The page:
Archaeologists have unearthed a bath house at Segedunum Roman Fort after years of speculation

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The missing bath house thought to be located underneath an old pub has finally been discovered after many years of wondering.

Organisers of the WallQuest project have had the knowledge that a Roman bath house was located outside the walls of Segedunum Roman Fort for a number of years. The only clue they had towards solving the mystery was that it was thought to located close to the grounds of what used to be a pub.

After some time and a lot of effort, Tyne and Wear Archives and Museums were finally convinced by a group of volunteers and begun to dig at the suspected site.

“We dug some trial trenches at the end of May and we were pretty sure from what we found there that we were on the site,” says Nick Hodgson, the Project Manager.

“We enlarged the site and began to find traces of wall lines and so on, which confirmed that we were on the site of a major Roman building.

“We’ve seen enough of the remains now to be 100 percent certain that we have the site of the fort bath house.

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“In particular, we’ve got a Roman cement-lined cold plunged bath, which absolutely puts the tin lid on it.

“We’ve only got a tiny fragment of it exposed at the moment – because of where it is we might never get the whole of it exposed – but it looks to be in good condition.”

According to research, the baths would have been used by both soldiers and civilians but it still remains unclear as to whether men and women would have bathed together.

“It was simply one of those longstanding mysteries. There is this reference in literature, an account of the discovery of a building that sounded very like the fort baths in 1814, when a coal wagon way was being constructed – the wooden supports were being put in to lead down to the river.

“There is a rather unhelpful description of it which doesn’t exactly describe it as baths but makes it sound like them to the trained eye. But of course it doesn’t say exactly where it was.

“The description made it sound as if it should be in the vicinity of the old Ship in the Hole, so when that was demolished and the site became available it obviously became a focus of interest.”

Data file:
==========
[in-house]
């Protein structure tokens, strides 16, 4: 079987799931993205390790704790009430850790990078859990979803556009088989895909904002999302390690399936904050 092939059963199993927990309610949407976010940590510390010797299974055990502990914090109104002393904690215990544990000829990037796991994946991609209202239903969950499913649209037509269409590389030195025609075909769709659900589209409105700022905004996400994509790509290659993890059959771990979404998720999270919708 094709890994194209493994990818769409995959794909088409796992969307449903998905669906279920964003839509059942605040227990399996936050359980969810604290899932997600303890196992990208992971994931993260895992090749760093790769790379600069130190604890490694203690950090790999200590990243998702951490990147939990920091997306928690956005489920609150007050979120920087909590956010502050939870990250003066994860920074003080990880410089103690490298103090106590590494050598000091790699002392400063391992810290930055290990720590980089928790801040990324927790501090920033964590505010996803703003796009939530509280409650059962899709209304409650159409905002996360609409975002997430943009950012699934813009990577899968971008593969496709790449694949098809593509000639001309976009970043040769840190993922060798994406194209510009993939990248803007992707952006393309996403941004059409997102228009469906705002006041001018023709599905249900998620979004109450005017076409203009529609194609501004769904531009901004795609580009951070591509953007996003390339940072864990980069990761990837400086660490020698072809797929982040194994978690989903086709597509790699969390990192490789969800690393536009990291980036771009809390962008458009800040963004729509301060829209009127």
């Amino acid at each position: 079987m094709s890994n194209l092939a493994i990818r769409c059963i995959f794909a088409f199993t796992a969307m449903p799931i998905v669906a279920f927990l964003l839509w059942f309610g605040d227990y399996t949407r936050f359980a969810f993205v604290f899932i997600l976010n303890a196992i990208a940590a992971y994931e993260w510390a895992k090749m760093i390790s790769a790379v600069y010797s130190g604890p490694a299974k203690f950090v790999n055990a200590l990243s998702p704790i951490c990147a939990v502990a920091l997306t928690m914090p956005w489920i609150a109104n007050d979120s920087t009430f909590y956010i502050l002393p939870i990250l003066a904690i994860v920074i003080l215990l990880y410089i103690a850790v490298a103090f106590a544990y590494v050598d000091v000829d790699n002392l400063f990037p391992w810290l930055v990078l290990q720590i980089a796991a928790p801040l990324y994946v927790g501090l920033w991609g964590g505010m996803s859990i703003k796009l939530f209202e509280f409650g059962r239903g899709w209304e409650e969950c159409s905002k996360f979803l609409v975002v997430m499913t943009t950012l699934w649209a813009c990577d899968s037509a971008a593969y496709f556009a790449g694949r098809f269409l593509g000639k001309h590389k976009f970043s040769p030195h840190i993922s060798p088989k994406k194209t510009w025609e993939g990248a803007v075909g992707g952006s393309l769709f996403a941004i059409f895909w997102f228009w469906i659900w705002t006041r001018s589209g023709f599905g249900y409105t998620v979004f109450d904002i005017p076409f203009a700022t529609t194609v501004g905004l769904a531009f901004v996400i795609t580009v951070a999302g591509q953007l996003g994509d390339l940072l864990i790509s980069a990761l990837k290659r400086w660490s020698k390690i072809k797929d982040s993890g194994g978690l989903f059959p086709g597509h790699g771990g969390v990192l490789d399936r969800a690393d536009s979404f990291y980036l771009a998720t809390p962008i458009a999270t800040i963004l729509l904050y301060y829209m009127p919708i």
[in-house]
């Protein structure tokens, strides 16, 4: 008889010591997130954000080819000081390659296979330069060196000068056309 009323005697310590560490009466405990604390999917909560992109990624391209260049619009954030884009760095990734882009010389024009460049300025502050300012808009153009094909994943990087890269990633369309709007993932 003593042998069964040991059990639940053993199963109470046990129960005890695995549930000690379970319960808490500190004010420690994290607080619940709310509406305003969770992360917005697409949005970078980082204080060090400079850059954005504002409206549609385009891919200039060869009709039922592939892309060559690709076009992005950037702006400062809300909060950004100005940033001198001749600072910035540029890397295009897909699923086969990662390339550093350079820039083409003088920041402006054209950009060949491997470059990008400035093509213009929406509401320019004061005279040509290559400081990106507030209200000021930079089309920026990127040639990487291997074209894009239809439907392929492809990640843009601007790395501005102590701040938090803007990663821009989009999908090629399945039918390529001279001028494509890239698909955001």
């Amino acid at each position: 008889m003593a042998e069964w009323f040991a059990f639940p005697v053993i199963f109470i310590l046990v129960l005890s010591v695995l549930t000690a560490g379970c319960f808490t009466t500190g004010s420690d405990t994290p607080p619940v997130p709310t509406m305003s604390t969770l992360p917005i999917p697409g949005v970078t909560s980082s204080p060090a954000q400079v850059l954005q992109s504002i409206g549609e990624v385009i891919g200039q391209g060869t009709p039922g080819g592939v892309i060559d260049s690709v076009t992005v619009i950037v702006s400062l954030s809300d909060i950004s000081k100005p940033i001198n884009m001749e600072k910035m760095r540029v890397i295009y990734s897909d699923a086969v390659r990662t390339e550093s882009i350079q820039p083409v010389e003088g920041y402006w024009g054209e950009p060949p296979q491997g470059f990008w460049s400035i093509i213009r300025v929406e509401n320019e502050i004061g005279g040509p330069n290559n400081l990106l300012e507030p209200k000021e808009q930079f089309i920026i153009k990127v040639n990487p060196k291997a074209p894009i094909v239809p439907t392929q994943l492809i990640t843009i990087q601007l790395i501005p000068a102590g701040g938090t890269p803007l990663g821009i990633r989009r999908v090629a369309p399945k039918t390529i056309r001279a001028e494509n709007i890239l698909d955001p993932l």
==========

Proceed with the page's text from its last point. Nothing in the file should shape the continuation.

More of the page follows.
Hodgson added that residents have played a crucial role during the search.

“Local people have driven it,” he explains. “We wouldn’t have been able to do it without the volunteers – it shows what can be found out by mobilising the local community.

“We get people coming along who’ve just seen archaeology digs on the television and they want to give it a go.

“We’ve got people who worked in the shipyard and that sort of thing – they’re just fascinated that these Roman baths have come to light immediately next to where they used to work.

One onlooker with memories was the Director of the museums group, Iain Watson.

“Twenty-eight years ago, when I worked in Wallsend, I occasionally had a sandwich at lunchtime in the Ship in the Hole,” he recalls.

“Little did I think I was sitting on top of a Roman bath house.

“When we ask ‘what did the Romans ever do for us?’, one of the first things we come up with is the introduction of baths and central heating.

“The bath house really was a central part of Roman society, both civil and military. This is a fantastic find, particularly given the coincidence that it is 200 years since the remains of the baths were last seen.”

A full excavation of the site is not set to commence immediately, but the volunteers involved will surely be busy above ground this summer.

“The odds of actually hitting it first time are pretty remote. It’s very gratifying that we hit it at the first attempt,” says Hodgson.

“I think we’re very lucky, really, when you think we could have easily put our trial trenches in and just missed it.

“This is the first dig we’ve done at Wallsend and it’s hit the jackpot straight away.”


Contributing Source: Culture24

Header Image Source: WikiPedia



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